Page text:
We are grateful to the many people who guided us in selecting the New Deal sites featured on the New York map and who carefully reviewed many drafts. Special thanks for the excellent work of cartographer Molly Roy and designer Linda Herman. Two events will be held in Manhattan to celebrate the completion of the New York map. Each will feature leading New Deal historians, authors, and exhibits on New Deal history and activism.

Thurs, May 11, 6pm at Roosevelt House at Hunter College. Information and registration

Thurs, May 18, 6:30pm, Museum of the City of New York. Information and registration

The Map and Guide to New Deal New York can be purchased for $6.

Richard A Walker is the director of the Living New Deal.

Remembering Frank Cassara, the Last of the CCC Artists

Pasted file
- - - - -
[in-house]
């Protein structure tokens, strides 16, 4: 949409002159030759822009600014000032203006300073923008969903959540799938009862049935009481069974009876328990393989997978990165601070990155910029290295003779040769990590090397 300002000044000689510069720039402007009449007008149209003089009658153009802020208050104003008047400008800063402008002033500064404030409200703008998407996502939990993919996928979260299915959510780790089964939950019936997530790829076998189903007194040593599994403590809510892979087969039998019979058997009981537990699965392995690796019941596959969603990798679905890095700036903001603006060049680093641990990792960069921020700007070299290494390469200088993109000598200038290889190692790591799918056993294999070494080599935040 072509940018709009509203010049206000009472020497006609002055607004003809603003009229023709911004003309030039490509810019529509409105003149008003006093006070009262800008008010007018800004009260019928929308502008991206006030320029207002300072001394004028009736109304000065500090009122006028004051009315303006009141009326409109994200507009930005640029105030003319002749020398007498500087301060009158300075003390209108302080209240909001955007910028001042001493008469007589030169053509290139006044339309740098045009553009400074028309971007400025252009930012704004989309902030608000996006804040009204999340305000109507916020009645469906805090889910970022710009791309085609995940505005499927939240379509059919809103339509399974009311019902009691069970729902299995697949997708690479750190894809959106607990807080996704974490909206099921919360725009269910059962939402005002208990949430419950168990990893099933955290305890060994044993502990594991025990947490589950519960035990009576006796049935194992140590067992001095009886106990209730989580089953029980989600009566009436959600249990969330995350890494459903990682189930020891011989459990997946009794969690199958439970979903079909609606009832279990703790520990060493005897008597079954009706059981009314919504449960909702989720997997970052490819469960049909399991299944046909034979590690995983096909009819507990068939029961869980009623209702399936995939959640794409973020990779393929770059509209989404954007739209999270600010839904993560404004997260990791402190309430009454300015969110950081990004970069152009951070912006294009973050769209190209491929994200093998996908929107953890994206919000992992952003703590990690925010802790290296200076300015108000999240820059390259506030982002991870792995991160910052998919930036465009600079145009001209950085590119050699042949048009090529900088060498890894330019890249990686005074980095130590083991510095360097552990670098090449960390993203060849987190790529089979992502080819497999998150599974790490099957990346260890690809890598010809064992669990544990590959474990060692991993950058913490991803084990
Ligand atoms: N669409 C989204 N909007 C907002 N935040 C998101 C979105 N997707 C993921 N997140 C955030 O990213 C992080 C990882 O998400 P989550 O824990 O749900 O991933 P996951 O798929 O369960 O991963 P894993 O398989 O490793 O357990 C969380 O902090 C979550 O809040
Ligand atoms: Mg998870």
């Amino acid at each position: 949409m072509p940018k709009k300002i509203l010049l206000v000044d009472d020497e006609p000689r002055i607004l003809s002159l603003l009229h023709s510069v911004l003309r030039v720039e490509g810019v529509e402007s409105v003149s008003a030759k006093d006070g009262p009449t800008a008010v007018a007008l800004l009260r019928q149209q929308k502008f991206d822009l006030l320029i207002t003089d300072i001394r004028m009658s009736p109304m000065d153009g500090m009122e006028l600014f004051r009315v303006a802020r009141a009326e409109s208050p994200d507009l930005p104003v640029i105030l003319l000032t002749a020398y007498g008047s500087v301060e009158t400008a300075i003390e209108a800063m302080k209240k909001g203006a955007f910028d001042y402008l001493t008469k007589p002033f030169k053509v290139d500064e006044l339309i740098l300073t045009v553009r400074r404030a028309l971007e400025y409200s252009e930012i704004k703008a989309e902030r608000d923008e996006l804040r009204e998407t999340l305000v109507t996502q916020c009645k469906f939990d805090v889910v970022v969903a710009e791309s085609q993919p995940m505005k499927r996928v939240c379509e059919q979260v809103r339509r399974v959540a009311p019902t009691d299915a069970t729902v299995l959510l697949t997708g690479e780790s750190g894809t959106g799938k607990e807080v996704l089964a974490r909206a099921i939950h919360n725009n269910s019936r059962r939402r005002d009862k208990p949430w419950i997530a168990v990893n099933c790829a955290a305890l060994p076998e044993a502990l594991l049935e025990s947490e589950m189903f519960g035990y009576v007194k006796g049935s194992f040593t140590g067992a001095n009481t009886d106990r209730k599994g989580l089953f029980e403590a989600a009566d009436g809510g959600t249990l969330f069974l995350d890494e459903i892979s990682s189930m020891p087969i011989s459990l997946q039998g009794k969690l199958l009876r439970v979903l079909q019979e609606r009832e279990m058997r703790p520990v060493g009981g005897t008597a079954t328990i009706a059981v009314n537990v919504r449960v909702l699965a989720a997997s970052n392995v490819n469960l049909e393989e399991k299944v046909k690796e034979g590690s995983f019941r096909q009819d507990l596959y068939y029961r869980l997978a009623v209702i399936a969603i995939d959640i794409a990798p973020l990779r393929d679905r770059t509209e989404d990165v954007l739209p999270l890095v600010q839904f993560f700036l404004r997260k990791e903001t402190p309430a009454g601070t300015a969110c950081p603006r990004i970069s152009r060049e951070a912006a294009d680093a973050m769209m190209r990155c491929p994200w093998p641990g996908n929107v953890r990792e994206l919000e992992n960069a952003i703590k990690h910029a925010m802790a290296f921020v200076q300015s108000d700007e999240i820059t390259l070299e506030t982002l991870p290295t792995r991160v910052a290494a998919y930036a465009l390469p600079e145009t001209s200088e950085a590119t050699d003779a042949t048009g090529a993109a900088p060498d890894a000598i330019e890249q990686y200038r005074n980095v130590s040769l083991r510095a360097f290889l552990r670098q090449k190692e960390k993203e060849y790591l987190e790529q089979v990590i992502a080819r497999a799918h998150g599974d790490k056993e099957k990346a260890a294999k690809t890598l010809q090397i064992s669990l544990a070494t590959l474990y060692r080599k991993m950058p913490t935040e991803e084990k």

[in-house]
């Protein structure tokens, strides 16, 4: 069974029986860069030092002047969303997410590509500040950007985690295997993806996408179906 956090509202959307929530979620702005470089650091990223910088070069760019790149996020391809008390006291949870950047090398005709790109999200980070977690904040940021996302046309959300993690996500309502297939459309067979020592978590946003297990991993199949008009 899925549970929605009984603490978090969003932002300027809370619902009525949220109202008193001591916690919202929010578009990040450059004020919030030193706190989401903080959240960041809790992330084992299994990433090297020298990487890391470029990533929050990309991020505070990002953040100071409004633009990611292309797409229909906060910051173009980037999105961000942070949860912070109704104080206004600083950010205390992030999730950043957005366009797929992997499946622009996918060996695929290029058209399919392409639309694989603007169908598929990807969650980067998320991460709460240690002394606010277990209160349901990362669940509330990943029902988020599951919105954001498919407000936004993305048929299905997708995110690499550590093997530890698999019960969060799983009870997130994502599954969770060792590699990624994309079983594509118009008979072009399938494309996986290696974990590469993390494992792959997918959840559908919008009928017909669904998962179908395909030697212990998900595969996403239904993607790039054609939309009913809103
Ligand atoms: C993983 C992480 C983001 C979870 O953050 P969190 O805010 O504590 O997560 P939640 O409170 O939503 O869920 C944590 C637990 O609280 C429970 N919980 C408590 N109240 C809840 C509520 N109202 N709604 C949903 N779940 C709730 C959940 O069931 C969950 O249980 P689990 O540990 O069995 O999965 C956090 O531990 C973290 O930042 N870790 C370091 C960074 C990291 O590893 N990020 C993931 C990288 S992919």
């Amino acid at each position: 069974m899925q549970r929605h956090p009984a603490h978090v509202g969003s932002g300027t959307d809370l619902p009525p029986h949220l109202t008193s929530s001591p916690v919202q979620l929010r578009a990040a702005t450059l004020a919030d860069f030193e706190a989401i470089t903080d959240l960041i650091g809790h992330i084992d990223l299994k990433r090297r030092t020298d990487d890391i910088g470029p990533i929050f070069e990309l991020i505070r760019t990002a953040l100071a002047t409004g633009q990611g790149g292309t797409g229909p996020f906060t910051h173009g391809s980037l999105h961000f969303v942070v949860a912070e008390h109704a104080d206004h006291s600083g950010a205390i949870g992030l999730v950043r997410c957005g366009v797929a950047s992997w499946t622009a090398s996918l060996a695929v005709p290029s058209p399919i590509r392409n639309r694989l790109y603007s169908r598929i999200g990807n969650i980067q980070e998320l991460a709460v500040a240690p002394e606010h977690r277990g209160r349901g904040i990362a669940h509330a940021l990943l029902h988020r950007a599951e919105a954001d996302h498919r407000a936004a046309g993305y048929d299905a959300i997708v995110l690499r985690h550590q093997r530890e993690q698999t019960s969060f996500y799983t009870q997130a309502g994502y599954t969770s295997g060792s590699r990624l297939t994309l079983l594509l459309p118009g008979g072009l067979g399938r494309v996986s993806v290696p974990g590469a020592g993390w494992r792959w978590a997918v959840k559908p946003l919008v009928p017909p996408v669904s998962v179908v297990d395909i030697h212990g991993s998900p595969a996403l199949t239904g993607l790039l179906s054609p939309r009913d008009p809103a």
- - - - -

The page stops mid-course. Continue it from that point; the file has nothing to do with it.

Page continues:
by Kathleen Duxbury

CCC and WPA artist Frank Cassara

CCC and WPA artist Frank Cassara
A portrait of the artist in his studio.
Photo Credit: ©Kathleen Duxbury 2010 All Rights Reserved

Frank Cassara, a former Civilian Conservation Corps (CCC) and WPA artist died on January 13 at home in Ann Arbor, Michigan, two months shy of his 104th birthday. Frank’s persistence and talent earned him a place in New Deal art history. He was the last of the New Deal CCC artists.

During a 2010 interview, 97-year-old Frank and I reviewed government records detailing his enrollment as an artist in the CCC seven decades earlier, at Camp Swallow Cliff, Co. #1675-V, near Palos Park, Illinois. As Frank slowly read through the papers he looked up and said “I am starting to remember,”

Enrollees from Camp Swallow Cliff, Palos Park, IL, 1935.